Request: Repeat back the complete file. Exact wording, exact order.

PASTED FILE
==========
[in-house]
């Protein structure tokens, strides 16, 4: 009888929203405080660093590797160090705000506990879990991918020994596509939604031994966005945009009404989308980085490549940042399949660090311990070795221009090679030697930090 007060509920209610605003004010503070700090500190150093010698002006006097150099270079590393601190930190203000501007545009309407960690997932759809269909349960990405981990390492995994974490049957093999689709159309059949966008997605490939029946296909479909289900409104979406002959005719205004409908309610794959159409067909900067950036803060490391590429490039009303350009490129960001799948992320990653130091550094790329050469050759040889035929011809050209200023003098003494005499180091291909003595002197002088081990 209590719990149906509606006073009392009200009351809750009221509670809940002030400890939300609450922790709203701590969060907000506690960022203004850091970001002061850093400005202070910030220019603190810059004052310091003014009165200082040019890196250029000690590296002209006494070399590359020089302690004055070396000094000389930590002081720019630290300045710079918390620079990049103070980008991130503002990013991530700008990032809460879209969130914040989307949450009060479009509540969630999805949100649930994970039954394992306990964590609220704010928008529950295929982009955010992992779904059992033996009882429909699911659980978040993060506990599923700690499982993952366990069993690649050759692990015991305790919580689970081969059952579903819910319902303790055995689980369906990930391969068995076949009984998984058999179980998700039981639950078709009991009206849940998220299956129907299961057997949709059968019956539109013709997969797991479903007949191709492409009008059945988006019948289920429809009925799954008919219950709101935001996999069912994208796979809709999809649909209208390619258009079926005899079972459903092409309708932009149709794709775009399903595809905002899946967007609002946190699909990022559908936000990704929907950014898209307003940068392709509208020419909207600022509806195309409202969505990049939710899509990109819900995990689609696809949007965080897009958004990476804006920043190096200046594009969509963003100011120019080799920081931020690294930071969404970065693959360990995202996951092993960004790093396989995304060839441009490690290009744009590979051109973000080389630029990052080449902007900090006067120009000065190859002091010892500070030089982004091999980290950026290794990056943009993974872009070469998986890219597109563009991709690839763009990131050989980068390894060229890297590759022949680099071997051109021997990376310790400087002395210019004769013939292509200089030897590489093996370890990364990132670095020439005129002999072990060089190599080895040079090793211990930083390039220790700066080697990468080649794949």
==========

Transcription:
[in-house]
């Protein structure tokens, strides 16, 4: 009888929203405080660093590797160090705000506990879990991918020994596509939604031994966005945009009404989308980085490549940042399949660090311990070795221009090679030697930090 007060509920209610605003004010503070700090500190150093010698002006006097150099270079590393601190930190203000501007545009309407960690997932759809269909349960990405981990390492995994974490049957093999689709159309059949966008997605490939029946296909479909289900409104979406002959005719205004409908309610794959159409067909900067950036803060490391590429490039009303350009490129960001799948992320990653130091550094790329050469050759040889035929011809050209200023003098003494005499180091291909003595002197002088081990 209590719990149906509606006073009392009200009351809750009221509670809940002030400890939300609450922790709203701590969060907000506690960022203004850091970001002061850093400005202070910030220019603190810059004052310091003014009165200082040019890196250029000690590296002209006494070399590359020089302690004055070396000094000389930590002081720019630290300045710079918390620079990049103070980008991130503002990013991530700008990032809460879209969130914040989307949450009060479009509540969630999805949100649930994970039954394992306990964590609220704010928008529950295929982009955010992992779904059992033996009882429909699911659980978040993060506990599923700690499982993952366990069993690649050759692990015991305790919580689970081969059952579903819910319902303790055995689980369906990930391969068995076949009984998984058999179980998700039981639950078709009991009206849940998220299956129907299961057997949709059968019956539109013709997969797991479903007949191709492409009008059945988006019948289920429809009925799954008919219950709101935001996999069912994208796979809709999809649909209208390619258009079926005899079972459903092409309708932009149709794709775009399903595809905002899946967007609002946190699909990022559908936000990704929907950014898209307003940068392709509208020419909207600022509806195309409202969505990049939710899509990109819900995990689609696809949007965080897009958004990476804006920043190096200046594009969509963003100011120019080799920081931020690294930071969404970065693959360990995202996951092993960004790093396989995304060839441009490690290009744009590979051109973000080389630029990052080449902007900090006067120009000065190859002091010892500070030089982004091999980290950026290794990056943009993974872009070469998986890219597109563009991709690839763009990131050989980068390894060229890297590759022949680099071997051109021997990376310790400087002395210019004769013939292509200089030897590489093996370890990364990132670095020439005129002999072990060089190599080895040079090793211990930083390039220790700066080697990468080649794949």